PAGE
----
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The Elephant in the Room: We Should Probably Talk About This Reality Show Murder Suspect Issue

August 29, 2009

We do a lot of joking at the expense of reality programming around here. Because let’s face it, most reality programming is wholly ridiculous. There’s really nothing more fun (and fulfilling) than making fun of those goofballs who’ve chosen to air their personal lives or competitive sides on national television. We often speculate, on this site, about the caliber of contestant on these many, many shows. But last week the whole genre really took a hit. And it wasn’t comical.

For those of you who’ve been living off the grid this week (a world without reality television? How did you do that?), this week saw a man named Ryan Jenkins on the run for allegedly murdering his swimsuit model wife Jasmine Fiore. Jenkins, accused of the particularly grisly killing, fled to Canada, where American authorities teamed with the Royal Canadian Mounted Police to find him before discovering their suspect hanged in a seedy motel room. What’s more, Jenkins had recently completed a reportedly long stay on VH1’s new reality program Megan Wants a Millionaire, which has since been cancelled by the network.

We wouldn’t be equal opportunity if we didn’t comment on this situation. If we’re going to talk about the silliness and awfulness of reality television, we should also talk about its seriousness in wake of this harrowing incident.

The first question becomes, of course, how did this guy pass screenings to make it onto Megan Wants a Millionaire in the first place? According to an  official statement the L.A. Times ran from VH1, the network claims not to have been aware of  “any issues regarding any of the contestants on this show,” which it licensed from independent production company 51 Minds, the same production  company behind reality shows Rock of Love, Charm School and The Surreal Life, among others. Spokespeople for 51 Minds claim to not have known that Jenkins, a Calgary real estate agent, had been ordered 15 months of probation and domestic violence counseling two years ago for hitting his girlfriend at the time. Collective Intelligence, a research firm hired for almost a hundred production companies and responsible for vetting hundreds of reality show contestants, claims Jenkins’ conviction went unnoticed due to “an error by a Canadian court clerk.” Regardless, Jenkins ended up on the show, where he reportedly progressed fairly far in the competition. According to sources, top brass at VH1 is currently rethinking their reality programming strategies in light of the event. In any case, one thing has become clear over the past two weeks as the story unfolded.

Reality programming has finally become very real.

For the first time, the microcosm of society represented on television, with all its dating fiascos and silly comptetitions, with all of its arguments and drunken mistakes, is accurately reflecting the world we actually live in. And ironically, it wasn’t caught on camera.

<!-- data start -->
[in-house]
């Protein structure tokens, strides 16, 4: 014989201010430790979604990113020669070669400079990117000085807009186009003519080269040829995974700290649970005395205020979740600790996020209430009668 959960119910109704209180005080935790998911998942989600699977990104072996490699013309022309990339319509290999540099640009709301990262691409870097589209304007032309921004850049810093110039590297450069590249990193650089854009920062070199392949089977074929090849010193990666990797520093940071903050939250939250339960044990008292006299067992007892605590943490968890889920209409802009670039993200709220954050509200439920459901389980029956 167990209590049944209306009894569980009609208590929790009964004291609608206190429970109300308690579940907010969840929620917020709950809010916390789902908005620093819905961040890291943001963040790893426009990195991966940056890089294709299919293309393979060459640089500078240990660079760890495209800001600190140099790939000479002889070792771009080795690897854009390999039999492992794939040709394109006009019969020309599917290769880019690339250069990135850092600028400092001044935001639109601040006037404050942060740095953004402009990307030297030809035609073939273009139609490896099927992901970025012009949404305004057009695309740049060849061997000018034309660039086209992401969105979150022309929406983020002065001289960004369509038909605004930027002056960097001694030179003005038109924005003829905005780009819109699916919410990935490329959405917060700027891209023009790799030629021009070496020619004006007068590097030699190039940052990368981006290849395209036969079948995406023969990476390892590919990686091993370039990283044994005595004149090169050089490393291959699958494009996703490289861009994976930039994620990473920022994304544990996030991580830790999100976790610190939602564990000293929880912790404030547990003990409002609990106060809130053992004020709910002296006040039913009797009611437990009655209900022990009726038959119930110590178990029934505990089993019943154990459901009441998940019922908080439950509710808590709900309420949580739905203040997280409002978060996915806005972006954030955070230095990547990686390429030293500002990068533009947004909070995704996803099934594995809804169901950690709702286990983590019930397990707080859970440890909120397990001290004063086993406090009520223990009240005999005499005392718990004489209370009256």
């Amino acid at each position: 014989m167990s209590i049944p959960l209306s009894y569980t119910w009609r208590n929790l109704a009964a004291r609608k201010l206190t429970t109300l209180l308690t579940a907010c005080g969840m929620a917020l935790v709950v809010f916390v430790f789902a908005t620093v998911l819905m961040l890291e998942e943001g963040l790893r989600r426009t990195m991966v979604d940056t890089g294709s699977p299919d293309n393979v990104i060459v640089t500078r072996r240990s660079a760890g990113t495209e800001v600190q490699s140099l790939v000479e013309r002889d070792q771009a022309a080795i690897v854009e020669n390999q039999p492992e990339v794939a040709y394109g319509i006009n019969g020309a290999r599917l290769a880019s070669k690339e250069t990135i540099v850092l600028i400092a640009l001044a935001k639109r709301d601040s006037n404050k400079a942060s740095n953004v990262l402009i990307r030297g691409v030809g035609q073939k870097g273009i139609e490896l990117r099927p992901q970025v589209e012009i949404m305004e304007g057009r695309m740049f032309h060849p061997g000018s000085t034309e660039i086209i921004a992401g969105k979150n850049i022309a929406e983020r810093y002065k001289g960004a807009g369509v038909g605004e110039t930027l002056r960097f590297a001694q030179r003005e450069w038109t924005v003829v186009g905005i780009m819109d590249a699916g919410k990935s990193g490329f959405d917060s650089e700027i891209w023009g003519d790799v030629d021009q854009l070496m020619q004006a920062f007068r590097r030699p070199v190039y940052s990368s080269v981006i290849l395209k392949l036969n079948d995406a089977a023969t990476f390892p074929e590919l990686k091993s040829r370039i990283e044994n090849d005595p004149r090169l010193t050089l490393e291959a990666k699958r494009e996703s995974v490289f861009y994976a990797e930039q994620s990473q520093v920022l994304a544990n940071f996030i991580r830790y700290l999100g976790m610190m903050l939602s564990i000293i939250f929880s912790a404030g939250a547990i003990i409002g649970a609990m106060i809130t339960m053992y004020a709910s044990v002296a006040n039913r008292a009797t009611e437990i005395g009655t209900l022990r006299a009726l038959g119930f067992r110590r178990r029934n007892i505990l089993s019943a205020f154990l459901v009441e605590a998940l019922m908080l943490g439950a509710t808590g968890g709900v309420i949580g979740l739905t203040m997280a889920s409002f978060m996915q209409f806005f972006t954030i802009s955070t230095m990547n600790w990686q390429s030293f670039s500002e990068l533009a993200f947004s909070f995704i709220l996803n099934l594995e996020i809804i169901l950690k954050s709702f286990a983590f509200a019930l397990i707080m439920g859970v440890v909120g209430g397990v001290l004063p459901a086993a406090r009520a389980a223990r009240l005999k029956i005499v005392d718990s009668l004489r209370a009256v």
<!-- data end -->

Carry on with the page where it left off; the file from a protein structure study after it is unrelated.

The truth of the matter is that every day, in our own individual realities, we all walk around in our own hometowns seeing the very same individuals represented in cleverly engineered reality programming: the cute one, the backstabber, the drunk, the manipulator, the quiet one. We just don’t realize it. Now, unfortunately, the number of reality show contestants has amassed to include another very sobering statistic: in a thousand people, you’re going to find one who has something very, very wrong with him.

You won’t know it, any more than you won’t know the lady standing behind you at the post office is embezzling thousands of dollars from her boss. You won’t see it coming just like you won’t see the man buying carrots at the supermarket is going to assault his girlfriend that very night. These people look just like us, and every day you lay eyes on someone who has a secret you’ll never know about.

We’ve reached the point where we now have so many reality television show graduates that they nearly form their own very specific and calculatedly diversified cross-section of the population. How many could there be now? Hundreds? Thousands who’ve collectively appeared on shows from Blind Date to Cops to Flip This House to the Bachelorette over the past ten years? Eventually, the laws of probability were going to catch up, and one of them was going to go off the grid. That’s reality.

Is reality programming the culprit? Not really. While 51 Minds should shoulder a great deal of blame, as should Collective Intelligence, VH1 itself shouldn’t be convicted here. After all, VH1 trusted that two reputable, long-standing organizations would have likely picked up on a bad egg. And as well they should have trusted those organizations, who have vetted contestants solidly over the past several years.

The culprit, sadly, is simply the numbers game. We’ve seen the same unfortunate laws of probability at work in deadly and indetectable university, school and workplace shootings.  The larger a pool of people grows, in this case the number of reality program cast members in the television ethos, the more likely it’s going to become that someone in that pool will lose it. It was bound to happen. Ryan Jenkins was the one.

The truly sobering thing to be learned from all this is the simple fact that there are some bad folks out there, and many are going to slip through the cracks without the indirect assistance of a Canadian court clerk. It’s a simple and, frankly, scary truth of life. Ryan Jenkins was obviously a ticking time bomb, and Jasmine Fiore lost her life because of it. She likely couldn’t have known that any more than 51 Minds could have. We’re all living in a world that contains some scary people, people who go unsuspected each day — and none of us has an immunity idol.

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